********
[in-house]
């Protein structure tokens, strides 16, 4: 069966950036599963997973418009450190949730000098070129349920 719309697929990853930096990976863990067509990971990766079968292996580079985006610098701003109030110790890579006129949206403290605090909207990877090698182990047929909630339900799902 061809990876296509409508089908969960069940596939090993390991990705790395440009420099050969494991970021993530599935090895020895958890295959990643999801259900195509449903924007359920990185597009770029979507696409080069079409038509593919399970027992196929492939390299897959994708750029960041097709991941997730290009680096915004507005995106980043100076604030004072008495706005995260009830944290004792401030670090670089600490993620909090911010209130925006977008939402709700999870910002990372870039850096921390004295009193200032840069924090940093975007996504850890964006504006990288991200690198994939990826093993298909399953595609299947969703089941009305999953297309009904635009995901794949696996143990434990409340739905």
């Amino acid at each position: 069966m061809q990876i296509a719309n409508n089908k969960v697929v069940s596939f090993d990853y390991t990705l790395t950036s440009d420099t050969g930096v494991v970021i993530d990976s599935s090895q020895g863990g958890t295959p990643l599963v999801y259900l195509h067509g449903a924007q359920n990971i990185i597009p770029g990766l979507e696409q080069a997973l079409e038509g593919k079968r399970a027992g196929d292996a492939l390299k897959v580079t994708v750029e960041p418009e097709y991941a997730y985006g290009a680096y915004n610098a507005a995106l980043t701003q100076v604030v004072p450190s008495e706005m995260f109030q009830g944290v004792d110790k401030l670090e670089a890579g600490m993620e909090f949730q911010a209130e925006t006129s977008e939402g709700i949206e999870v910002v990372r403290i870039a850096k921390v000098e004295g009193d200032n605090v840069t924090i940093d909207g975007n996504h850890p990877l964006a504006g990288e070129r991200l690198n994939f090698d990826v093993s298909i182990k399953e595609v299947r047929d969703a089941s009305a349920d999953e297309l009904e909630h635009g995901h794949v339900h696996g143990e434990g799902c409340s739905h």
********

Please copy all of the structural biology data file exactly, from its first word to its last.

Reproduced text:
[in-house]
């Protein structure tokens, strides 16, 4: 069966950036599963997973418009450190949730000098070129349920 719309697929990853930096990976863990067509990971990766079968292996580079985006610098701003109030110790890579006129949206403290605090909207990877090698182990047929909630339900799902 061809990876296509409508089908969960069940596939090993390991990705790395440009420099050969494991970021993530599935090895020895958890295959990643999801259900195509449903924007359920990185597009770029979507696409080069079409038509593919399970027992196929492939390299897959994708750029960041097709991941997730290009680096915004507005995106980043100076604030004072008495706005995260009830944290004792401030670090670089600490993620909090911010209130925006977008939402709700999870910002990372870039850096921390004295009193200032840069924090940093975007996504850890964006504006990288991200690198994939990826093993298909399953595609299947969703089941009305999953297309009904635009995901794949696996143990434990409340739905």
């Amino acid at each position: 069966m061809q990876i296509a719309n409508n089908k969960v697929v069940s596939f090993d990853y390991t990705l790395t950036s440009d420099t050969g930096v494991v970021i993530d990976s599935s090895q020895g863990g958890t295959p990643l599963v999801y259900l195509h067509g449903a924007q359920n990971i990185i597009p770029g990766l979507e696409q080069a997973l079409e038509g593919k079968r399970a027992g196929d292996a492939l390299k897959v580079t994708v750029e960041p418009e097709y991941a997730y985006g290009a680096y915004n610098a507005a995106l980043t701003q100076v604030v004072p450190s008495e706005m995260f109030q009830g944290v004792d110790k401030l670090e670089a890579g600490m993620e909090f949730q911010a209130e925006t006129s977008e939402g709700i949206e999870v910002v990372r403290i870039a850096k921390v000098e004295g009193d200032n605090v840069t924090i940093d909207g975007n996504h850890p990877l964006a504006g990288e070129r991200l690198n994939f090698d990826v093993s298909i182990k399953e595609v299947r047929d969703a089941s009305a349920d999953e297309l009904e909630h635009g995901h794949v339900h696996g143990e434990g799902c409340s739905h």